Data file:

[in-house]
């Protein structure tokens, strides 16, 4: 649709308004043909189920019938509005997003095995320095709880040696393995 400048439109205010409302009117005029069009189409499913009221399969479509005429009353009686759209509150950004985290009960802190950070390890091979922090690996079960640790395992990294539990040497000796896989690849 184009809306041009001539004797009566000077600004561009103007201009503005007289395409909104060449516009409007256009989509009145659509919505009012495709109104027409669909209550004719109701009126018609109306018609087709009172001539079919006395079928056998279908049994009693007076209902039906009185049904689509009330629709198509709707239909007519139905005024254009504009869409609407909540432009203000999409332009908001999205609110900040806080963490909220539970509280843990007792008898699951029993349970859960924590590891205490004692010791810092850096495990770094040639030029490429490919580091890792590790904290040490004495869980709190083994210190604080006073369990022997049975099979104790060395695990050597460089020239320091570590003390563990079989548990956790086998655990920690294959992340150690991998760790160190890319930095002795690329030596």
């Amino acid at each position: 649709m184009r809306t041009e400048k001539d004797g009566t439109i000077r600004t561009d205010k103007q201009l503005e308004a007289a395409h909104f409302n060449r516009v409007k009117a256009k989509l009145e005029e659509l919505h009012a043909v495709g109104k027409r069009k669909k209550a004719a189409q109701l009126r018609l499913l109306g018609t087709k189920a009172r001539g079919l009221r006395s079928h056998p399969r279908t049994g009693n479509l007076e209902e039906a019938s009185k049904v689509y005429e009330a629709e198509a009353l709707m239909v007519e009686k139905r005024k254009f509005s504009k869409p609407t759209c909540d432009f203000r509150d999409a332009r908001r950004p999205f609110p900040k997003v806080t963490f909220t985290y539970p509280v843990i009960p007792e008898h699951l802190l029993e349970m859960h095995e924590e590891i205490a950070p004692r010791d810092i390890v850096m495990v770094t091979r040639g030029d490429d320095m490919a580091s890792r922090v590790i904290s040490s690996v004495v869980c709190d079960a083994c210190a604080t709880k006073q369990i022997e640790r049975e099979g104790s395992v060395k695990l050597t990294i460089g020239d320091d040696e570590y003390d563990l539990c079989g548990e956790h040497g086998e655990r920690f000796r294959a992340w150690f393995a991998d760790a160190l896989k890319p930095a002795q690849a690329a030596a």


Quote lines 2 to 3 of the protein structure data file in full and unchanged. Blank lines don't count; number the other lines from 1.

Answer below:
């Protein structure tokens, strides 16, 4: 649709308004043909189920019938509005997003095995320095709880040696393995 400048439109205010409302009117005029069009189409499913009221399969479509005429009353009686759209509150950004985290009960802190950070390890091979922090690996079960640790395992990294539990040497000796896989690849 184009809306041009001539004797009566000077600004561009103007201009503005007289395409909104060449516009409007256009989509009145659509919505009012495709109104027409669909209550004719109701009126018609109306018609087709009172001539079919006395079928056998279908049994009693007076209902039906009185049904689509009330629709198509709707239909007519139905005024254009504009869409609407909540432009203000999409332009908001999205609110900040806080963490909220539970509280843990007792008898699951029993349970859960924590590891205490004692010791810092850096495990770094040639030029490429490919580091890792590790904290040490004495869980709190083994210190604080006073369990022997049975099979104790060395695990050597460089020239320091570590003390563990079989548990956790086998655990920690294959992340150690991998760790160190890319930095002795690329030596």
């Amino acid at each position: 649709m184009r809306t041009e400048k001539d004797g009566t439109i000077r600004t561009d205010k103007q201009l503005e308004a007289a395409h909104f409302n060449r516009v409007k009117a256009k989509l009145e005029e659509l919505h009012a043909v495709g109104k027409r069009k669909k209550a004719a189409q109701l009126r018609l499913l109306g018609t087709k189920a009172r001539g079919l009221r006395s079928h056998p399969r279908t049994g009693n479509l007076e209902e039906a019938s009185k049904v689509y005429e009330a629709e198509a009353l709707m239909v007519e009686k139905r005024k254009f509005s504009k869409p609407t759209c909540d432009f203000r509150d999409a332009r908001r950004p999205f609110p900040k997003v806080t963490f909220t985290y539970p509280v843990i009960p007792e008898h699951l802190l029993e349970m859960h095995e924590e590891i205490a950070p004692r010791d810092i390890v850096m495990v770094t091979r040639g030029d490429d320095m490919a580091s890792r922090v590790i904290s040490s690996v004495v869980c709190d079960a083994c210190a604080t709880k006073q369990i022997e640790r049975e099979g104790s395992v060395k695990l050597t990294i460089g020239d320091d040696e570590y003390d563990l539990c079989g548990e956790h040497g086998e655990r920690f000796r294959a992340w150690f393995a991998d760790a160190l896989k890319p930095a002795q690849a690329a030596a």